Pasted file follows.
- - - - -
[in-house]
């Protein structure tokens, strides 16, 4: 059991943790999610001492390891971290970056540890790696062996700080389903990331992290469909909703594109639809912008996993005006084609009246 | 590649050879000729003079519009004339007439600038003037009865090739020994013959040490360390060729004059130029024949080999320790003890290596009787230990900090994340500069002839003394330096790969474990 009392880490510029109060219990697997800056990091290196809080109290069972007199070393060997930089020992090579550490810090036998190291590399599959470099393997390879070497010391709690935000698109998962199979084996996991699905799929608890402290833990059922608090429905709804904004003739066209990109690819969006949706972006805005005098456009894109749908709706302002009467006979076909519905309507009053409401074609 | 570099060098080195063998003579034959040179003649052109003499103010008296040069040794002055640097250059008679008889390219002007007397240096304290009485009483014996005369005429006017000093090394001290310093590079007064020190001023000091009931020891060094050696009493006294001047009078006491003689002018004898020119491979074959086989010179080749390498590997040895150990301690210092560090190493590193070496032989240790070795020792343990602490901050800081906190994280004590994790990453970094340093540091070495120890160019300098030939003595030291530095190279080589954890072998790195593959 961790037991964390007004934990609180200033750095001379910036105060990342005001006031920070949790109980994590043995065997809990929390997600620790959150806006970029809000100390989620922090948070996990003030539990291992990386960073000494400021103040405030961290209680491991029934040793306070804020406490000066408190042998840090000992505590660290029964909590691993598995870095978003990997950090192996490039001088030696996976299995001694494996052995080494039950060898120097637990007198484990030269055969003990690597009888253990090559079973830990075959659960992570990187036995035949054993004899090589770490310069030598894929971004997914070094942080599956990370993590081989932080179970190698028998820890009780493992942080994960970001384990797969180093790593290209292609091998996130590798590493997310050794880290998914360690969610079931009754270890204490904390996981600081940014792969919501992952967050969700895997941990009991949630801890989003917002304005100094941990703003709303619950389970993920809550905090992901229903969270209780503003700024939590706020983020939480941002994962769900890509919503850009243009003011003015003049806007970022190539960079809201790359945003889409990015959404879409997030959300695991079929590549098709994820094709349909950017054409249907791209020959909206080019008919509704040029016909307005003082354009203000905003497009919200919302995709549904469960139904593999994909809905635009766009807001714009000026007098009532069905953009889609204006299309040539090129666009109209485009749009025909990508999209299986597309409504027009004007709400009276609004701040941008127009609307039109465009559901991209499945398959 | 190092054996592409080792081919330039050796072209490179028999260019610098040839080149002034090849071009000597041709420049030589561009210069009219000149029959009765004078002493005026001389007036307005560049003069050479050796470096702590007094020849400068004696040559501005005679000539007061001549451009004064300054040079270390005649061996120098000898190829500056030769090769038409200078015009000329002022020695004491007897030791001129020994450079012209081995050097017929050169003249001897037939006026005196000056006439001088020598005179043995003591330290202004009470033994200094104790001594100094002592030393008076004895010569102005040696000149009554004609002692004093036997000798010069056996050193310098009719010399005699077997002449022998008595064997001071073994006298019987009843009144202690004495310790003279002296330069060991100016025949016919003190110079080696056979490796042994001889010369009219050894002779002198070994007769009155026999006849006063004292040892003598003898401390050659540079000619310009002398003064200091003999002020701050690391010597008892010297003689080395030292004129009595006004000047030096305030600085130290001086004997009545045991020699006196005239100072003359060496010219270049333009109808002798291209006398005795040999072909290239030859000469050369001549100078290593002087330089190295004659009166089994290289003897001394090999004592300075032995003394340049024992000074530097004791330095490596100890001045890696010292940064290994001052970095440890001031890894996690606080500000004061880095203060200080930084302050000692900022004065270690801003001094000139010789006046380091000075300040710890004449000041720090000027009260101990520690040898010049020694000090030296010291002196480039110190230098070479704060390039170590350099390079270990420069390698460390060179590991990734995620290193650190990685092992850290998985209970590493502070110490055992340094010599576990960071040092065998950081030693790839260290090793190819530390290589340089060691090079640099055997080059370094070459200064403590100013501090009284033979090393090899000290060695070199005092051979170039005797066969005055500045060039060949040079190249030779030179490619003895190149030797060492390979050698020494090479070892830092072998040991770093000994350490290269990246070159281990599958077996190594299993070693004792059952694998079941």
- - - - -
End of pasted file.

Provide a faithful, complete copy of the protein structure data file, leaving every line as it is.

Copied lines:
[in-house]
């Protein structure tokens, strides 16, 4: 059991943790999610001492390891971290970056540890790696062996700080389903990331992290469909909703594109639809912008996993005006084609009246 | 590649050879000729003079519009004339007439600038003037009865090739020994013959040490360390060729004059130029024949080999320790003890290596009787230990900090994340500069002839003394330096790969474990 009392880490510029109060219990697997800056990091290196809080109290069972007199070393060997930089020992090579550490810090036998190291590399599959470099393997390879070497010391709690935000698109998962199979084996996991699905799929608890402290833990059922608090429905709804904004003739066209990109690819969006949706972006805005005098456009894109749908709706302002009467006979076909519905309507009053409401074609 | 570099060098080195063998003579034959040179003649052109003499103010008296040069040794002055640097250059008679008889390219002007007397240096304290009485009483014996005369005429006017000093090394001290310093590079007064020190001023000091009931020891060094050696009493006294001047009078006491003689002018004898020119491979074959086989010179080749390498590997040895150990301690210092560090190493590193070496032989240790070795020792343990602490901050800081906190994280004590994790990453970094340093540091070495120890160019300098030939003595030291530095190279080589954890072998790195593959 961790037991964390007004934990609180200033750095001379910036105060990342005001006031920070949790109980994590043995065997809990929390997600620790959150806006970029809000100390989620922090948070996990003030539990291992990386960073000494400021103040405030961290209680491991029934040793306070804020406490000066408190042998840090000992505590660290029964909590691993598995870095978003990997950090192996490039001088030696996976299995001694494996052995080494039950060898120097637990007198484990030269055969003990690597009888253990090559079973830990075959659960992570990187036995035949054993004899090589770490310069030598894929971004997914070094942080599956990370993590081989932080179970190698028998820890009780493992942080994960970001384990797969180093790593290209292609091998996130590798590493997310050794880290998914360690969610079931009754270890204490904390996981600081940014792969919501992952967050969700895997941990009991949630801890989003917002304005100094941990703003709303619950389970993920809550905090992901229903969270209780503003700024939590706020983020939480941002994962769900890509919503850009243009003011003015003049806007970022190539960079809201790359945003889409990015959404879409997030959300695991079929590549098709994820094709349909950017054409249907791209020959909206080019008919509704040029016909307005003082354009203000905003497009919200919302995709549904469960139904593999994909809905635009766009807001714009000026007098009532069905953009889609204006299309040539090129666009109209485009749009025909990508999209299986597309409504027009004007709400009276609004701040941008127009609307039109465009559901991209499945398959 | 190092054996592409080792081919330039050796072209490179028999260019610098040839080149002034090849071009000597041709420049030589561009210069009219000149029959009765004078002493005026001389007036307005560049003069050479050796470096702590007094020849400068004696040559501005005679000539007061001549451009004064300054040079270390005649061996120098000898190829500056030769090769038409200078015009000329002022020695004491007897030791001129020994450079012209081995050097017929050169003249001897037939006026005196000056006439001088020598005179043995003591330290202004009470033994200094104790001594100094002592030393008076004895010569102005040696000149009554004609002692004093036997000798010069056996050193310098009719010399005699077997002449022998008595064997001071073994006298019987009843009144202690004495310790003279002296330069060991100016025949016919003190110079080696056979490796042994001889010369009219050894002779002198070994007769009155026999006849006063004292040892003598003898401390050659540079000619310009002398003064200091003999002020701050690391010597008892010297003689080395030292004129009595006004000047030096305030600085130290001086004997009545045991020699006196005239100072003359060496010219270049333009109808002798291209006398005795040999072909290239030859000469050369001549100078290593002087330089190295004659009166089994290289003897001394090999004592300075032995003394340049024992000074530097004791330095490596100890001045890696010292940064290994001052970095440890001031890894996690606080500000004061880095203060200080930084302050000692900022004065270690801003001094000139010789006046380091000075300040710890004449000041720090000027009260101990520690040898010049020694000090030296010291002196480039110190230098070479704060390039170590350099390079270990420069390698460390060179590991990734995620290193650190990685092992850290998985209970590493502070110490055992340094010599576990960071040092065998950081030693790839260290090793190819530390290589340089060691090079640099055997080059370094070459200064403590100013501090009284033979090393090899000290060695070199005092051979170039005797066969005055500045060039060949040079190249030779030179490619003895190149030797060492390979050698020494090479070892830092072998040991770093000994350490290269990246070159281990599958077996190594299993070693004792059952694998079941």